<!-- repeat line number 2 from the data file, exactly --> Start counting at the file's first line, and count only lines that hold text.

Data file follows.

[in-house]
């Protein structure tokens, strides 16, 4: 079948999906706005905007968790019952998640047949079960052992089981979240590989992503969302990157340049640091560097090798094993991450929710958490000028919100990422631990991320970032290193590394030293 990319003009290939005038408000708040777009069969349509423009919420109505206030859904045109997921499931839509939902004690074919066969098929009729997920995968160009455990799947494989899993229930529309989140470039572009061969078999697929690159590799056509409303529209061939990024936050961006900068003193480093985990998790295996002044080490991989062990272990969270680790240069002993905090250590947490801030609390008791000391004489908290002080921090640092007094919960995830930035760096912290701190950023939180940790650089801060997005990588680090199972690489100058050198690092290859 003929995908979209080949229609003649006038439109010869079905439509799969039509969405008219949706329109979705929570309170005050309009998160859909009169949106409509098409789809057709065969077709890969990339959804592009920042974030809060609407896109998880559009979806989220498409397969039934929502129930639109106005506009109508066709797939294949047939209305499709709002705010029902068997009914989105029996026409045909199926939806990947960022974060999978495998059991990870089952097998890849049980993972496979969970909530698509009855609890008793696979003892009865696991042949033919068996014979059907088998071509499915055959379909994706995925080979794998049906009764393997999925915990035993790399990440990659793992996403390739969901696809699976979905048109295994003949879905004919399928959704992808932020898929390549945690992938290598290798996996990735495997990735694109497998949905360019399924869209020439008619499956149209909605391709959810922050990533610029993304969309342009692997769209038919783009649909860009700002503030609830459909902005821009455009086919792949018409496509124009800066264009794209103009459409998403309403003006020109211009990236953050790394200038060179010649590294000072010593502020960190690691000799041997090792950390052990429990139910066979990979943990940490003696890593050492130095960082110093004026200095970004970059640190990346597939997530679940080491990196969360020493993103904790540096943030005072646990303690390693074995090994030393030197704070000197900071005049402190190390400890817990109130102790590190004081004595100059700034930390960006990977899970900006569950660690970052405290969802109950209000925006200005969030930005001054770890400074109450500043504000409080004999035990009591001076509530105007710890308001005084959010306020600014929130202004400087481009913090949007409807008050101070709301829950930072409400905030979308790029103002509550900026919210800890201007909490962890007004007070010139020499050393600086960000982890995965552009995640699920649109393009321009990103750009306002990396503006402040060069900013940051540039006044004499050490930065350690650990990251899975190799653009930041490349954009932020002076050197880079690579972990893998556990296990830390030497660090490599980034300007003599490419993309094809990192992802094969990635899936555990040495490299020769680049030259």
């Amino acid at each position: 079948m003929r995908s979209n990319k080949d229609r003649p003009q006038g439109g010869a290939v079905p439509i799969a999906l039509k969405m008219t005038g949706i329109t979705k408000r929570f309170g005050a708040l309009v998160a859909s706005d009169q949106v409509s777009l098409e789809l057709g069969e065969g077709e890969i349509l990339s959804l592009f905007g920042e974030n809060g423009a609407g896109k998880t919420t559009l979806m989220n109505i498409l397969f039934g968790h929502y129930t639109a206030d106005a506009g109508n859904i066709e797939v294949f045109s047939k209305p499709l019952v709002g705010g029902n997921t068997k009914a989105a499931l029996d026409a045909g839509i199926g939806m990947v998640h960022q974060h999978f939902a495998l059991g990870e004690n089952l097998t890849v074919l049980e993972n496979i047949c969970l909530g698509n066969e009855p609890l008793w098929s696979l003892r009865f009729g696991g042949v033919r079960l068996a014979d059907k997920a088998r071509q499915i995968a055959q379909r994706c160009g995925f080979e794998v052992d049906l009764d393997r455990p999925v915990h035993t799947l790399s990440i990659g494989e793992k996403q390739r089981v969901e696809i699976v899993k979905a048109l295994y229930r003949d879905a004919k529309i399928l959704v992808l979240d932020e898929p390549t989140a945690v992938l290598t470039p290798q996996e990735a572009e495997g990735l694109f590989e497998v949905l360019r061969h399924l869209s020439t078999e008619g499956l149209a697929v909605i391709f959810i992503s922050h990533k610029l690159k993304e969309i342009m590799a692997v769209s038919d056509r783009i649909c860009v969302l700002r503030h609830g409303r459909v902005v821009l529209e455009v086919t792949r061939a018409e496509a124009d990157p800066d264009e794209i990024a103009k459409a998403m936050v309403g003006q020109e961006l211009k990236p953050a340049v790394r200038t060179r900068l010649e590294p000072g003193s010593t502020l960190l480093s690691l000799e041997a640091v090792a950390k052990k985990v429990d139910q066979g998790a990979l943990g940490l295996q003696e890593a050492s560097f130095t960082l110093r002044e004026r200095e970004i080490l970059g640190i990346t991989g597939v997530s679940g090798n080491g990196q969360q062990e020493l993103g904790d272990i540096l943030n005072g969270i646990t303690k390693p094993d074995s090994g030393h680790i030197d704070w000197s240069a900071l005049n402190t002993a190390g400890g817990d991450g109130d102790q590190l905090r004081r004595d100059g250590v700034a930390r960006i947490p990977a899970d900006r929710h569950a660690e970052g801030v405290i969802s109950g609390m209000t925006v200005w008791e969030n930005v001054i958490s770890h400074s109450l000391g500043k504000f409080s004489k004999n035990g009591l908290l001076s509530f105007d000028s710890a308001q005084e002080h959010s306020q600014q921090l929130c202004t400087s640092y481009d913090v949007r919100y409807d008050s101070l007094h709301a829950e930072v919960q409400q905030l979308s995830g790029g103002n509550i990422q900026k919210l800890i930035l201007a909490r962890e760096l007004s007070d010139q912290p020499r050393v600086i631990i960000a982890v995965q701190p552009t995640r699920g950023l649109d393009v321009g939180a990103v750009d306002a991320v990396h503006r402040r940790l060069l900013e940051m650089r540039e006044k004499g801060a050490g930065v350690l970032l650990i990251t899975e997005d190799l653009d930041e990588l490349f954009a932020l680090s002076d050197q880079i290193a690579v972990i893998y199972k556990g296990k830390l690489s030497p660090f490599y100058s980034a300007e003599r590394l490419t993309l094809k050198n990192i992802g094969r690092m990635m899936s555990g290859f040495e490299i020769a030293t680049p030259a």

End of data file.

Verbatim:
């Protein structure tokens, strides 16, 4: 079948999906706005905007968790019952998640047949079960052992089981979240590989992503969302990157340049640091560097090798094993991450929710958490000028919100990422631990991320970032290193590394030293 990319003009290939005038408000708040777009069969349509423009919420109505206030859904045109997921499931839509939902004690074919066969098929009729997920995968160009455990799947494989899993229930529309989140470039572009061969078999697929690159590799056509409303529209061939990024936050961006900068003193480093985990998790295996002044080490991989062990272990969270680790240069002993905090250590947490801030609390008791000391004489908290002080921090640092007094919960995830930035760096912290701190950023939180940790650089801060997005990588680090199972690489100058050198690092290859 003929995908979209080949229609003649006038439109010869079905439509799969039509969405008219949706329109979705929570309170005050309009998160859909009169949106409509098409789809057709065969077709890969990339959804592009920042974030809060609407896109998880559009979806989220498409397969039934929502129930639109106005506009109508066709797939294949047939209305499709709002705010029902068997009914989105029996026409045909199926939806990947960022974060999978495998059991990870089952097998890849049980993972496979969970909530698509009855609890008793696979003892009865696991042949033919068996014979059907088998071509499915055959379909994706995925080979794998049906009764393997999925915990035993790399990440990659793992996403390739969901696809699976979905048109295994003949879905004919399928959704992808932020898929390549945690992938290598290798996996990735495997990735694109497998949905360019399924869209020439008619499956149209909605391709959810922050990533610029993304969309342009692997769209038919783009649909860009700002503030609830459909902005821009455009086919792949018409496509124009800066264009794209103009459409998403309403003006020109211009990236953050790394200038060179010649590294000072010593502020960190690691000799041997090792950390052990429990139910066979990979943990940490003696890593050492130095960082110093004026200095970004970059640190990346597939997530679940080491990196969360020493993103904790540096943030005072646990303690390693074995090994030393030197704070000197900071005049402190190390400890817990109130102790590190004081004595100059700034930390960006990977899970900006569950660690970052405290969802109950209000925006200005969030930005001054770890400074109450500043504000409080004999035990009591001076509530105007710890308001005084959010306020600014929130202004400087481009913090949007409807008050101070709301829950930072409400905030979308790029103002509550900026919210800890201007909490962890007004007070010139020499050393600086960000982890995965552009995640699920649109393009321009990103750009306002990396503006402040060069900013940051540039006044004499050490930065350690650990990251899975190799653009930041490349954009932020002076050197880079690579972990893998556990296990830390030497660090490599980034300007003599490419993309094809990192992802094969990635899936555990040495490299020769680049030259």